There are many advantages of overpaying your mortgage if you understand  there are also disadvantages.  Understanding your home mortgage loan and the restrictions which may be contained in your mortgage note are the first requirements of undertaking this type of plan.  For many homeowners, the benefits of overpaying their mortgage often outweigh the disadvantages.

What homeowners should know about California foreclosure laws

When people are facing foreclosure it is typically due to circumstances that are beyond their control.  Currently, homeowners in California are facing foreclosure at staggering rates. Currently, California foreclosures are ranked as among one of the highest in the nation. As many as one home in every 243 homes is facing foreclosure. Therefore, what homeowners should know about California foreclosure laws is there are features that can help protect them from additional actions such as deficiency judgments.

California is a “consumer-friendly” state and as such, the foreclosure rules are written to help protect lenders and consumers alike. For most consumers, this is helpful since those facing foreclosure are under typically a great deal of stress. Here are some of the features of the California foreclosure laws that help protect consumers.

Types of foreclosure

Nearly all foreclosures in California are handled using the non-judicial procedure. For consumers this is beneficial as it prevents a lender from seeking a deficiency judgment after the foreclosure sale concludes. The primary reason for this is California statutes provide that the foreclosure process be what is termed “one action” which does not allow the lender an opportunity to collect a deficiency judgment.

While not as common, California law does allow a judicial foreclosure procedure to be exercised by the lender. In this case, the lender could request that they be granted a deficiency judgment as part of the process. However, since non-judicial foreclosures generally take as few as four months to complete, the judicial process is seldom used.

Rights of redemption

California redemption rights are very confusing for most homeowners and as such may not be exercised very often. Redemption rights in most cases allow a homeowner to pay their entire mortgage plus any associated costs for a specific period of time after a foreclosure has taken place. In California, there are conditions for redemption rights which are as follows:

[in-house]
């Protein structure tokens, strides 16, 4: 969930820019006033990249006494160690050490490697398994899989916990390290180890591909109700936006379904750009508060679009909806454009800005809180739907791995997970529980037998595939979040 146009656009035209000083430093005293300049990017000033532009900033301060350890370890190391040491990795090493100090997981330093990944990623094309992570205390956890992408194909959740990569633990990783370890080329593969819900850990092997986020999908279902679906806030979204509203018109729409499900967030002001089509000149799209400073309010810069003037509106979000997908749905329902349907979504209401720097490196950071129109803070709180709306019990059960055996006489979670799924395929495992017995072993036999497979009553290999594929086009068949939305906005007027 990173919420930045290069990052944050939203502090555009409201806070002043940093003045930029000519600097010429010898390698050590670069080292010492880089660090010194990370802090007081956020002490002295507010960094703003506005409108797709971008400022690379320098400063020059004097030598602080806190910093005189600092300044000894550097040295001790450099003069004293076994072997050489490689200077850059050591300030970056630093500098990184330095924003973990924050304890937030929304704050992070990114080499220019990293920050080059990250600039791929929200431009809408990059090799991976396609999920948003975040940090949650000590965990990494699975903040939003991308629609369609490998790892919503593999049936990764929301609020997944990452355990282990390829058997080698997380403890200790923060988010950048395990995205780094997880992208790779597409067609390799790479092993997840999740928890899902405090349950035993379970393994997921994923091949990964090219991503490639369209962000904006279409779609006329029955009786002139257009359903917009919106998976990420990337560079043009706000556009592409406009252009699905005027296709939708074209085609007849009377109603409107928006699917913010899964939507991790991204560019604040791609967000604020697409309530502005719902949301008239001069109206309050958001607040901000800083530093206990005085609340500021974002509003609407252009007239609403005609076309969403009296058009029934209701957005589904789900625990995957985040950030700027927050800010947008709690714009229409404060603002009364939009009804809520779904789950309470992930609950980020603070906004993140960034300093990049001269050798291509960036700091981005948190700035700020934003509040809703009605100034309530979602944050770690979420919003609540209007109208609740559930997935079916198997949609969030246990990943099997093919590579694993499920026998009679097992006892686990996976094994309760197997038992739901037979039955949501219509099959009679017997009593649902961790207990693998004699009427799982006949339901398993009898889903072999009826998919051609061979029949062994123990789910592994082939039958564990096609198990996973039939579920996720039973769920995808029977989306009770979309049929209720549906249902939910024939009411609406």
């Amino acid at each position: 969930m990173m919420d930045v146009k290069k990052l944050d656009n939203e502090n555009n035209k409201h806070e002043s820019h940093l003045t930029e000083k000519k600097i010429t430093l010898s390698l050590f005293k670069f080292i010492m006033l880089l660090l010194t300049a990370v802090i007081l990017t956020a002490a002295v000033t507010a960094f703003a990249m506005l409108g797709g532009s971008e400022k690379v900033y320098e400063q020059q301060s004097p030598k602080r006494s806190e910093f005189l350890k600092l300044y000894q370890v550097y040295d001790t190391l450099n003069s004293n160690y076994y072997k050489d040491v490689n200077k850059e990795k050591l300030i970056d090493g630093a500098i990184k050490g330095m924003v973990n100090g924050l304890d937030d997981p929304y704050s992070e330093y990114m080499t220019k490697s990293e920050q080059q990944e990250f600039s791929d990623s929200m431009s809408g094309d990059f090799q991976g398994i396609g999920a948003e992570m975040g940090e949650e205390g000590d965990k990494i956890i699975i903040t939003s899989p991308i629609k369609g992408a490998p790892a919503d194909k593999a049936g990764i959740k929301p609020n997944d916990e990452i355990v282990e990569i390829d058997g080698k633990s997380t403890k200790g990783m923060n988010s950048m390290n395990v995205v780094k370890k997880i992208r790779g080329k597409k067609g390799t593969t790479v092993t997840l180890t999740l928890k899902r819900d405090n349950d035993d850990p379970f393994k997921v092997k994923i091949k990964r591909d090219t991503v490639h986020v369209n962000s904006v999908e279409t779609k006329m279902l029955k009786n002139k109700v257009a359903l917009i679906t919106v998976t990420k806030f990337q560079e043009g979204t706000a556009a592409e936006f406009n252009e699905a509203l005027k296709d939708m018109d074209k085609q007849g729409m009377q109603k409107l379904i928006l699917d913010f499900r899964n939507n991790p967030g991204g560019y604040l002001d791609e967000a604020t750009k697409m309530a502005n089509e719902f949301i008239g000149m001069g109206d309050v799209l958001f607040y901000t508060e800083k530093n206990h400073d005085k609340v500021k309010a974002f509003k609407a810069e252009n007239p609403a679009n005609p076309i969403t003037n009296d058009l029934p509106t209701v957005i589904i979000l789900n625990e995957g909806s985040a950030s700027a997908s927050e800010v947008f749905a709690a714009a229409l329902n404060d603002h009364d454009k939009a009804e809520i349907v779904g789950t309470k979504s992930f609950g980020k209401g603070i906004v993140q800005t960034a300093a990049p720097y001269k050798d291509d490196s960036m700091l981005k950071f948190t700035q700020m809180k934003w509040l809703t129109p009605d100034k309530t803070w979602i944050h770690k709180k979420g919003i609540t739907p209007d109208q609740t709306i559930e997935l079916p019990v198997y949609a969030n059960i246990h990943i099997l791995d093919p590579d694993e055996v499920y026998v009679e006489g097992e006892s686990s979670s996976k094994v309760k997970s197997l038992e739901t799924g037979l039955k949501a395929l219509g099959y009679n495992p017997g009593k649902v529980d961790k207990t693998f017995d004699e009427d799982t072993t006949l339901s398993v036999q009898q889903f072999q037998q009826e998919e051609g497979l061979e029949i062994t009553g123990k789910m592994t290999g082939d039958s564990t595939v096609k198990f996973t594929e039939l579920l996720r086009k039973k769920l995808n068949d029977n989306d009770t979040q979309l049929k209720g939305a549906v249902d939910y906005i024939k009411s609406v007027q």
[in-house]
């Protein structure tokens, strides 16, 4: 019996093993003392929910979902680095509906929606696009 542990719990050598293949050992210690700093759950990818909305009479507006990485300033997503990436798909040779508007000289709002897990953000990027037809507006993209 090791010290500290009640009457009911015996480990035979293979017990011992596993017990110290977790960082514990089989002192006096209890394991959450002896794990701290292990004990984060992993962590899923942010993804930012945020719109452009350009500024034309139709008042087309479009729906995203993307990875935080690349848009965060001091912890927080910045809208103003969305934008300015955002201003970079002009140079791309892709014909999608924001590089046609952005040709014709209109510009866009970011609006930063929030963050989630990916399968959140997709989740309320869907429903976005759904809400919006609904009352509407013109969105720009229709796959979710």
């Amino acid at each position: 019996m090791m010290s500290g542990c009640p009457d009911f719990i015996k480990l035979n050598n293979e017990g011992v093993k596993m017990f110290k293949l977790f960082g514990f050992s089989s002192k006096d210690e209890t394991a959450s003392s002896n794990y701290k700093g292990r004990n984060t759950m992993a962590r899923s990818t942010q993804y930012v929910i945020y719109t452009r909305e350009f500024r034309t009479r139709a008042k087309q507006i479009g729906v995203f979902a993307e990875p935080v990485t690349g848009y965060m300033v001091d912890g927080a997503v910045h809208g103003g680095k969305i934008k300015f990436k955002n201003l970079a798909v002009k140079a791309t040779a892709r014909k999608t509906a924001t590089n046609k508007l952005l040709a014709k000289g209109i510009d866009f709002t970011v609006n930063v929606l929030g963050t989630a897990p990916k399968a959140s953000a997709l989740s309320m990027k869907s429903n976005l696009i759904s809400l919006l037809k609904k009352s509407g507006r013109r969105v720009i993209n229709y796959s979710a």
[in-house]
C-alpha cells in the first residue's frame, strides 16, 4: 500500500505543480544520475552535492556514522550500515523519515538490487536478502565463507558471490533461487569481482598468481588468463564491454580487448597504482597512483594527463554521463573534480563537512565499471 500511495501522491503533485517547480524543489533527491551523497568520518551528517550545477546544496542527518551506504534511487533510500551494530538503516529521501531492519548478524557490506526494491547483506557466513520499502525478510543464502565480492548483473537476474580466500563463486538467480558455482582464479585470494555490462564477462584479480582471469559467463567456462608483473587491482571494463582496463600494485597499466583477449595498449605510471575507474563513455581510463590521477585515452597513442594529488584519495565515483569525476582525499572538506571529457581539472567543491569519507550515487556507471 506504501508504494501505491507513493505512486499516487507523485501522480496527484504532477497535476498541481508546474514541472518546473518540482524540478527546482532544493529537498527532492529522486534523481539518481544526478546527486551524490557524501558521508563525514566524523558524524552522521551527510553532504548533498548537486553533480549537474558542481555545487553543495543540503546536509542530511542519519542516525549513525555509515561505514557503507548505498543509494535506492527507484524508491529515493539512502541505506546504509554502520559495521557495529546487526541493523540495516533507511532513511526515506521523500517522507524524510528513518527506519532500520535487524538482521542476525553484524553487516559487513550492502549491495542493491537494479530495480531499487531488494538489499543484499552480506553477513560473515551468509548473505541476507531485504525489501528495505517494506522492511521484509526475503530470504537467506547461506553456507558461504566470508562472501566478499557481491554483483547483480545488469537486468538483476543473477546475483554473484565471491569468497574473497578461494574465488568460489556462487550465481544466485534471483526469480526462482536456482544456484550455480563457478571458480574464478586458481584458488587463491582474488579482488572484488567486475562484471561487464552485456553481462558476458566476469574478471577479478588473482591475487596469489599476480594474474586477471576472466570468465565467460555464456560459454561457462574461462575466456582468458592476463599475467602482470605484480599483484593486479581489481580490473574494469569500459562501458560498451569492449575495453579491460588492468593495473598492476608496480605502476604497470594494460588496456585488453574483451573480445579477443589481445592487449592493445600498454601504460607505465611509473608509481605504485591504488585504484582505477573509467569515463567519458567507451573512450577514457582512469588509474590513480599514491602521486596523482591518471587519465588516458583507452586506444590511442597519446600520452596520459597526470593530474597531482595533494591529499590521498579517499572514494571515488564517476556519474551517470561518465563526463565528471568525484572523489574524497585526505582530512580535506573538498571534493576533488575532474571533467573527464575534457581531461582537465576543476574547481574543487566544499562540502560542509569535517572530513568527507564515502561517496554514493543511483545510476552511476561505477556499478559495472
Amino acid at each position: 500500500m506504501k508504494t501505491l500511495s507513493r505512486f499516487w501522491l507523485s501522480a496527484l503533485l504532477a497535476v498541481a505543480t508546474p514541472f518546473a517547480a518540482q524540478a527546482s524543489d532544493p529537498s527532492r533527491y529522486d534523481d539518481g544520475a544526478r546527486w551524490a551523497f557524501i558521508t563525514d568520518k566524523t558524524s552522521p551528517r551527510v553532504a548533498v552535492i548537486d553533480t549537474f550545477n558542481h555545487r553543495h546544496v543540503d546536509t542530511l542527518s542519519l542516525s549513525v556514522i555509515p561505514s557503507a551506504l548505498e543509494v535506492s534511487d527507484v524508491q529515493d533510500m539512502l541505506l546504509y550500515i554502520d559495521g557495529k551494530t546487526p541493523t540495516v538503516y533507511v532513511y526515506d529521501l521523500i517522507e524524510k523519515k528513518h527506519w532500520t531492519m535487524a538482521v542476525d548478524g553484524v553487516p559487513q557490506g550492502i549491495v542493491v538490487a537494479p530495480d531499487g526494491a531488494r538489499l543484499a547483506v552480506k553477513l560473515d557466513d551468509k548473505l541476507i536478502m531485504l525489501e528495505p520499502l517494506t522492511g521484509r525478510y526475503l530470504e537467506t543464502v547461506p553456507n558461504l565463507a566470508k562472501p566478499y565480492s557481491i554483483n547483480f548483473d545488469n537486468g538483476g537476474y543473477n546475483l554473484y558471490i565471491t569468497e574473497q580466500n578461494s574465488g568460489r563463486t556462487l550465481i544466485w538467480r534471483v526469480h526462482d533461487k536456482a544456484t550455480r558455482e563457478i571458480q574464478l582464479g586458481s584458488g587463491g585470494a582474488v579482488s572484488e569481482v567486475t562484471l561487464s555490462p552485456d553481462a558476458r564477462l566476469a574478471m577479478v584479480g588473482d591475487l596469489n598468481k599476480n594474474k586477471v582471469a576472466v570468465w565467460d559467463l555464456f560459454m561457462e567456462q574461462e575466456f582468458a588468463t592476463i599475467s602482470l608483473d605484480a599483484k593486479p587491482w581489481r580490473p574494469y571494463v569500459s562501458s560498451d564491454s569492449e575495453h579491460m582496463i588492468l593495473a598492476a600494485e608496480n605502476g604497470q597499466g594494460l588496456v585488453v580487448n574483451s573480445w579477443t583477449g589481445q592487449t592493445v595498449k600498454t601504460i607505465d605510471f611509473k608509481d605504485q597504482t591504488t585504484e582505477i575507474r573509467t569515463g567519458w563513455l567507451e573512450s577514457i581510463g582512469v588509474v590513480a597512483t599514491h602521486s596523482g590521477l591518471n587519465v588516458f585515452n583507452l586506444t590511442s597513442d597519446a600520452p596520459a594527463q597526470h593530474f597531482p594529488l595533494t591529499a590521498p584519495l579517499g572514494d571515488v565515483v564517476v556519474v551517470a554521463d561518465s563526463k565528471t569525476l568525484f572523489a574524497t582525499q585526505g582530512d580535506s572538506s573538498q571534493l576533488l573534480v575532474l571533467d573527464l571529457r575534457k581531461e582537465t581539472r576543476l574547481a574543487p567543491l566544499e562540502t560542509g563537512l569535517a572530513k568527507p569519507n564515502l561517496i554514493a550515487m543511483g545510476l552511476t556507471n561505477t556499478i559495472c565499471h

• One year rights - homeowners may exercise their rights of redemption for up to one year after a foreclosure sale has occurred. The exception to this is if the lender has been able to secure a “full price bid” which means that the sale of the home covered the entire amount of the mortgage that was owed to the lender.
  • Three month rights - in the event that the lender accepted a full price bid, the homeowner still has three months to exercise their rights of redemption. In addition, the homeowner has up to 90 days after a notice of default has been filed against them to exercise these rights, even though these rights occur prior to the sale of the property.
California Civil Code, Section 2924 (PDF) governs all aspects of foreclosure in California.  There are numerous sections that contain information that homeowners should know about California foreclosure laws including information regarding “consultants” who have offered their services to help homeowners keep their home.  It is also important to understand that if a homeowner should file for bankruptcy relief that the foreclosure process could take longer than the typical time of four months.

Tuesday

The origin of federal and state laws against stalking and harassment

Just the term "stalker" conjures up terrifying negative images for many people. We hear scary stories on the news about people, even working class citizens, who are seriously hurt or even killed by someone who was stalking them. This is especially true for celebrities, who face this serious and potentially life-threatening danger every time they walk out the door. To protect ourselves, no matter what class we fall under, the United States has regulated anti-stalking laws, in addition to state-mandated legislation.